oh, i have some small errors from editing (linux is the kernel, gnu is support libs, shells etc) but that's vaguely it.
posted by andrew cooke at 3:01 PM on August 22, 2007

Oh, and for a distribution I would definitely go with Ubuntu. :)

I'm not an expert on dual-booting, though, so I'll leave that part of your question to others, except to say that in my cursory look around the Ubuntu Apple Intel Forums, there seem to be some resources on dual booting. I'd check there and see if you can find some Ubuntu-specific directions rather than going with generic Debian ones.

It's kind of a bummer that Apple doesn't support Linux in Boot Camp -- I didn't realize that. (I use a PPC Mac and a bog standard x86 Linux PC via a KVM switch, so I hadn't really been paying attention.)
posted by Kadin2048 at 3:02 PM on August 22, 2007

This might sound like a lot of bias, but we're at a point in Linux development where it has never mattered less which variant of Linux you choose. Gnome/KDE, StarOffice/OpenOffice, etc - it almost doesn't matter. If you are just getting into Linux, then get Ubuntu. But don't install it in a partition. Get Vmware or Parallels, which are programs that will allow you to create virtual computers, in which you an install Linux, XP, whatever you like. No using Boot Camp, no partitioning your hard drive. These programs create a big file that represents the hard disk space of a virtual computer. You can download an .iso image of a linux distro, or use an actual CD, to install it into the virtual machine. You can create as many virtual machines as you'd like. If you don't like one, delete it and create a new one, with KUbuntu.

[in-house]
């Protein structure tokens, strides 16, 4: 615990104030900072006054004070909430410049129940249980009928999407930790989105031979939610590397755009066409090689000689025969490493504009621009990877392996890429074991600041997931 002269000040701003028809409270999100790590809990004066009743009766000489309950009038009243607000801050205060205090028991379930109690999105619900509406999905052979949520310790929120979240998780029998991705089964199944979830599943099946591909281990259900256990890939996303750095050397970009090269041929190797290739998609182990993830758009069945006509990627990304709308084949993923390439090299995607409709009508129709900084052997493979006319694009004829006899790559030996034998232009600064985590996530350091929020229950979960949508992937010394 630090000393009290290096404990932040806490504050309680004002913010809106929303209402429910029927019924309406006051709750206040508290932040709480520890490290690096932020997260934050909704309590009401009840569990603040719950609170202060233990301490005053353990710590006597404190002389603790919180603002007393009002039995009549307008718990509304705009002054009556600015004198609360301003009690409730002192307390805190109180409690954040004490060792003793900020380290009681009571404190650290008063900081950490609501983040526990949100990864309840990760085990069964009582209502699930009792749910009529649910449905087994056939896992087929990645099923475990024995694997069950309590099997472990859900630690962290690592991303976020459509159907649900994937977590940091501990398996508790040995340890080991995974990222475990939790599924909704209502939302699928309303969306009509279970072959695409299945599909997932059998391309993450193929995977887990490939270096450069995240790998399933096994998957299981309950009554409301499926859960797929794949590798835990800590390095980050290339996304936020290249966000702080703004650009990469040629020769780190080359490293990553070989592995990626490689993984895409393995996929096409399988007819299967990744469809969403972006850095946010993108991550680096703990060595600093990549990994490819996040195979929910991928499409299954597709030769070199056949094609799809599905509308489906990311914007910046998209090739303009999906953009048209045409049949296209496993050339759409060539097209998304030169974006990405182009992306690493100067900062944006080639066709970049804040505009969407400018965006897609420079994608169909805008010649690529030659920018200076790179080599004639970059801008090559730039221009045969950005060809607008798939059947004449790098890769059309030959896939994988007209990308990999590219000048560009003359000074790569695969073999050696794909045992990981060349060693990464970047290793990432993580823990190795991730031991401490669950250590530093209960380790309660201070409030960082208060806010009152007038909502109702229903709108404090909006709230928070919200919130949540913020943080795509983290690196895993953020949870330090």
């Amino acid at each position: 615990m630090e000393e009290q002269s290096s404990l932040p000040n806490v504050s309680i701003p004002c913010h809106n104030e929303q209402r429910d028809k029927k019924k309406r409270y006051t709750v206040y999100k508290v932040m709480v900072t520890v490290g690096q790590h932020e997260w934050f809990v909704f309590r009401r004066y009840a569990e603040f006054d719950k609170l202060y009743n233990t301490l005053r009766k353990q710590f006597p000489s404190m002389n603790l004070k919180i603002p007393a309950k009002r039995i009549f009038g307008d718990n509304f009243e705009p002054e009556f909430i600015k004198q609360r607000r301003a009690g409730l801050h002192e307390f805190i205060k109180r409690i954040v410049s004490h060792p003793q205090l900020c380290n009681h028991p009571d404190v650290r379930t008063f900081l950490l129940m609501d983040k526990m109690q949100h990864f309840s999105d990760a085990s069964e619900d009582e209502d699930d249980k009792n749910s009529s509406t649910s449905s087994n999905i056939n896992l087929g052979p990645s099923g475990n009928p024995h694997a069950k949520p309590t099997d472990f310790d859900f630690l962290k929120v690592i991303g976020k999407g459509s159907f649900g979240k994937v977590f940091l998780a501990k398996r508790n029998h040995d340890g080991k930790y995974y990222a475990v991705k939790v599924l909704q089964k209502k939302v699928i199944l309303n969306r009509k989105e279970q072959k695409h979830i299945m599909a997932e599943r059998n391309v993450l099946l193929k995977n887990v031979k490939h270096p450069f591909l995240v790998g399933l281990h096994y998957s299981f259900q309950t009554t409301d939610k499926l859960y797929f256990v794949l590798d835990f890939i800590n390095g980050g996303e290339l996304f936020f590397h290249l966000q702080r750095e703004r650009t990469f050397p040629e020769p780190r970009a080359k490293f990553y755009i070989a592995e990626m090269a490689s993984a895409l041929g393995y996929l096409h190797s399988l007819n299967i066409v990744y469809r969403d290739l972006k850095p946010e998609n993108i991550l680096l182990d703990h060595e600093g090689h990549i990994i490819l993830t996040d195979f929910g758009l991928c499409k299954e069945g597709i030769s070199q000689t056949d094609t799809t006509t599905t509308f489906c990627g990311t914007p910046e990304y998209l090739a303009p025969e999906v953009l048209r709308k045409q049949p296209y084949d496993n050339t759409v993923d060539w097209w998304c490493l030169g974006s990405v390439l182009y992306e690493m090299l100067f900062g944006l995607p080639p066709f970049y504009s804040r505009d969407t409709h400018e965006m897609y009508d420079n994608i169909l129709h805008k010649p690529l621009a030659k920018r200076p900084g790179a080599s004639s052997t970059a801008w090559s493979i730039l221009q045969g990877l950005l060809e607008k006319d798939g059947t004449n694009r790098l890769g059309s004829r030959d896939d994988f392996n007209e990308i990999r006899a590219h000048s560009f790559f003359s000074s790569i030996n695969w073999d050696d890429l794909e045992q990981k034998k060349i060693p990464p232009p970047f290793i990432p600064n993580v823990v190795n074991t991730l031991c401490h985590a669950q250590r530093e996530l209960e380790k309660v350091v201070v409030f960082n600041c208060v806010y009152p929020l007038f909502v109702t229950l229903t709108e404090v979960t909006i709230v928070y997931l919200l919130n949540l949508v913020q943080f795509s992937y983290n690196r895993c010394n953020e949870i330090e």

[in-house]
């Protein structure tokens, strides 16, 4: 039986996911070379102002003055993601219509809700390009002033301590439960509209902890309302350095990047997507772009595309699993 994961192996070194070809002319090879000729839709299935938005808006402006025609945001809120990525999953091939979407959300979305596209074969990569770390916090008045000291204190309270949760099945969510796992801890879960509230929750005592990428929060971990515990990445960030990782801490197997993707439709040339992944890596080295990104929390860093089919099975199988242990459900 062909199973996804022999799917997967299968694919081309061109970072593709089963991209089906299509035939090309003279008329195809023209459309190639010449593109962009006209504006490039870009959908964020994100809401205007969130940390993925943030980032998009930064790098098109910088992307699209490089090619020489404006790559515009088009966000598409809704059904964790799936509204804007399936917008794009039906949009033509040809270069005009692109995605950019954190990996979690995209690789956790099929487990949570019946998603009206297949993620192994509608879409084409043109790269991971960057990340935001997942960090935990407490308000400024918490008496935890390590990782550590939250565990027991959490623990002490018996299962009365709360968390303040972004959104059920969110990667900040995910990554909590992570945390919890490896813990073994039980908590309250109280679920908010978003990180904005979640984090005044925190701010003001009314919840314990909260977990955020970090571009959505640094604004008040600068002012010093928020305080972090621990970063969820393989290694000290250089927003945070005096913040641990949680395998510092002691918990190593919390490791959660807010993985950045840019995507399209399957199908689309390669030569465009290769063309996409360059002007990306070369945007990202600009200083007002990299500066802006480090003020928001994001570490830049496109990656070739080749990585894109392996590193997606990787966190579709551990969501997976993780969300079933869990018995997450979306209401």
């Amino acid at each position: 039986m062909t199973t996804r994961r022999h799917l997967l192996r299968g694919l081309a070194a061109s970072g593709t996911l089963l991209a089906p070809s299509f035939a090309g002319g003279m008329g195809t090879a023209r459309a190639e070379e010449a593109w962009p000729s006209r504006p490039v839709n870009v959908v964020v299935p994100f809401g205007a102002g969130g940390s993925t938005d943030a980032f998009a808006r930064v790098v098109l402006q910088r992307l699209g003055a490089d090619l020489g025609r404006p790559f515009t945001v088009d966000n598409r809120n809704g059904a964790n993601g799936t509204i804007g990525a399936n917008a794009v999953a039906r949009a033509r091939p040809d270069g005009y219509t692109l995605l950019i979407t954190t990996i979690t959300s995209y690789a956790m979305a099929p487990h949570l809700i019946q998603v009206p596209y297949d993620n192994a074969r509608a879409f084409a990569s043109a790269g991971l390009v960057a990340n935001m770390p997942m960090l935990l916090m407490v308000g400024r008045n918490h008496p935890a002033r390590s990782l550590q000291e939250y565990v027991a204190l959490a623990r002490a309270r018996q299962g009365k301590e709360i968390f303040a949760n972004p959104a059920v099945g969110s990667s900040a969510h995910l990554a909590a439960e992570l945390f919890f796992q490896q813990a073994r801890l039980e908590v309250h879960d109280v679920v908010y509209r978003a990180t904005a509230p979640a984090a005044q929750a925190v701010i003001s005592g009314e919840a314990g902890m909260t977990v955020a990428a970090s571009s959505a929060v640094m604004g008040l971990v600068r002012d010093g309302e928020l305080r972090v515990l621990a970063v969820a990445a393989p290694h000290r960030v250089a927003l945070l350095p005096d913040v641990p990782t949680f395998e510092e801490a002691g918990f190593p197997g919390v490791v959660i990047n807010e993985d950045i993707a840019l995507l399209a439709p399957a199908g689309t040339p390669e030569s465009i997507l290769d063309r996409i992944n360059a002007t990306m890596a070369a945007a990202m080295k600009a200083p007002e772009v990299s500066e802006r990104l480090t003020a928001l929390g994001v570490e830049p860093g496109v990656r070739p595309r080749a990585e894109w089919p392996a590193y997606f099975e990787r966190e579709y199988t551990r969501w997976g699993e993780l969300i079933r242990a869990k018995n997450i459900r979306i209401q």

posted by chookibing at 3:07 PM on August 22, 2007